NEW DELHI: The Federation of Associations in Indian Tourism & Hospitality (FAITH) has released a document that details how India can work towards her target of 75 million tourists by 2035.
To achieve the ambitious targets, considering India’s 10.9 million foreign arrivals and US$30.05 billion foreign exchange in 2019, FAITH’s tourism vision 2035 proposes four strategic pillars – shared national tourism approach, value accretive regulations, investment drivers, and market excellence.
Tourism industry leaders have put together a vision document to guide India towards her ambitious 2035 target of 75 million tourists; Taj Mahal pictured
The vision document stresses the need to raise India’s competitiveness as a tourist destination by lowering taxes and making key policy changes, such as offering industry status to the tourism sector and allowing single window e-clearance for all tourism and hospitality projects.
It also recommends creation of five mega tourism zones in different states, focus on last mile connectivity, appointment of global tourism brand ambassadors, and focus on shorthaul international tourism, as well as the formation of national tourism council with participation from the prime minister and chief ministers of different Indian states.
Nakul Anand, FAITH chairman, said: “We believe that India has a great opportunity to achieve 75 million foreign tourist arrivals by 2035 if the government considers our recommendations. India, despite her immense tourism potential, only captures 1.2 per cent of the world’s international tourist arrivals.
“However, with required policy changes and focus on key segments including heritage, adventure, Buddhist circuit, medical and MICE, India can record 75 million inbound tourists (in addition to) 7.5 billion domestic tourism visits. This will result in US$150 billion foreign exchange earnings from inbound tourism, and US$225 billion from domestic tourism.”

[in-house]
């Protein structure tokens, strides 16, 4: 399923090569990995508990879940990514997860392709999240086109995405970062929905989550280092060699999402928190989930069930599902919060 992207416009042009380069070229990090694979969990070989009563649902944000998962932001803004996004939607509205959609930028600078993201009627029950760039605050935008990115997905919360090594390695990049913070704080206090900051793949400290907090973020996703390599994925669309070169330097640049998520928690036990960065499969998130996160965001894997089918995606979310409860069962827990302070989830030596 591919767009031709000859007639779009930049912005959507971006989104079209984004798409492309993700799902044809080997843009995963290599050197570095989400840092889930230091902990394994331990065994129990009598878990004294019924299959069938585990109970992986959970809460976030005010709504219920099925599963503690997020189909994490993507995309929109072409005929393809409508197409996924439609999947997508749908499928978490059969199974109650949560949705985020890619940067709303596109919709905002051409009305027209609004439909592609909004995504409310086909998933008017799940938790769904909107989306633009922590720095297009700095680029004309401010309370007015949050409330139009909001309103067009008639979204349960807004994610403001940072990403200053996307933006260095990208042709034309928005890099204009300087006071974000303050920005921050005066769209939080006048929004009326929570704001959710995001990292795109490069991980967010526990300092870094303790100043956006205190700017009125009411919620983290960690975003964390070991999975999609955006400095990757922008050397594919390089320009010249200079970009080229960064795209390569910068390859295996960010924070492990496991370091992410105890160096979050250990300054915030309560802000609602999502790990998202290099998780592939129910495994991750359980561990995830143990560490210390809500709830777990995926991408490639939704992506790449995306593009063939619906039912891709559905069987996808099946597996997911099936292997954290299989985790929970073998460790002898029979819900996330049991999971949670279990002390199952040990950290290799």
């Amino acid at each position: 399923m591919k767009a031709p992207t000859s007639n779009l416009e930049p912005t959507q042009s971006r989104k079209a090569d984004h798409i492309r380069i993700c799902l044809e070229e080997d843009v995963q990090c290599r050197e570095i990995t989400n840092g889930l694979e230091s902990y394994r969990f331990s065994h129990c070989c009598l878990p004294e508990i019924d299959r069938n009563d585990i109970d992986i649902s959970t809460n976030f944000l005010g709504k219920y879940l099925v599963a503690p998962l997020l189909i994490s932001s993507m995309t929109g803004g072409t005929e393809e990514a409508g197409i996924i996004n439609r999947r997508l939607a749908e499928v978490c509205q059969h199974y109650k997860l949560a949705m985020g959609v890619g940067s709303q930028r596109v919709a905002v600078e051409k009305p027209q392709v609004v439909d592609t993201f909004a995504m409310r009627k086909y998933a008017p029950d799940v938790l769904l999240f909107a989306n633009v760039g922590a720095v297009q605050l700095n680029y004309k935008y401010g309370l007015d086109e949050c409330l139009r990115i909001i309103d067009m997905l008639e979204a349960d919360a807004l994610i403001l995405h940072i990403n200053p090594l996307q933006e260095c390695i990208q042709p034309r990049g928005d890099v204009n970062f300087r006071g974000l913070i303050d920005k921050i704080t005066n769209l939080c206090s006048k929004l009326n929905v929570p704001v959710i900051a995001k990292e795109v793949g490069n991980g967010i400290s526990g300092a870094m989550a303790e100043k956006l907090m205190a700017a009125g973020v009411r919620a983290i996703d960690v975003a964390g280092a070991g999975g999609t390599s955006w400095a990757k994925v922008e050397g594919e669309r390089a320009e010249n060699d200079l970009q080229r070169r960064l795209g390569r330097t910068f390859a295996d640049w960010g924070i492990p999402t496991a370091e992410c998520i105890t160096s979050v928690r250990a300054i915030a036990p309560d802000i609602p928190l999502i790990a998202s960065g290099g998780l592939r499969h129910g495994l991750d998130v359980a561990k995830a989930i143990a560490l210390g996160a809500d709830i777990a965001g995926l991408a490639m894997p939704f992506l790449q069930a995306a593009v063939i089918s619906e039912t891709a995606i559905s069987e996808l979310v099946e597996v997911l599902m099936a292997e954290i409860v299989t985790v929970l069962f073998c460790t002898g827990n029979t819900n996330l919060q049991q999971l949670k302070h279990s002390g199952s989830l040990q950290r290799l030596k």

Garish Oberoi, former president of the Federation of Hotel & Restaurant Associations of India, criticised India’s high Goods and Services Tax (GST), blaming it for making both domestic and inbound tourism expensive.
“The 18 per cent GST category for hotels with room rates of more than 7,500 rupees (US$100) must be abolished and merged with the 12 per cent GST category. Gradually, GST should be brought down further, below 10 per cent with full set-offs in line with global trends,” urged Garish.
Chiming in with recommendations for India’s business events sector, Amaresh Tiwari, vice chairman, India Convention Promotion Bureau (ICPB), said a global MICE bidding fund with a corpus of five billion rupees was needed.
“We (also) need to create city convention bureaus in each of our main cities, which will work with ICPB as their hub to carry out a global bidding activity,” he said.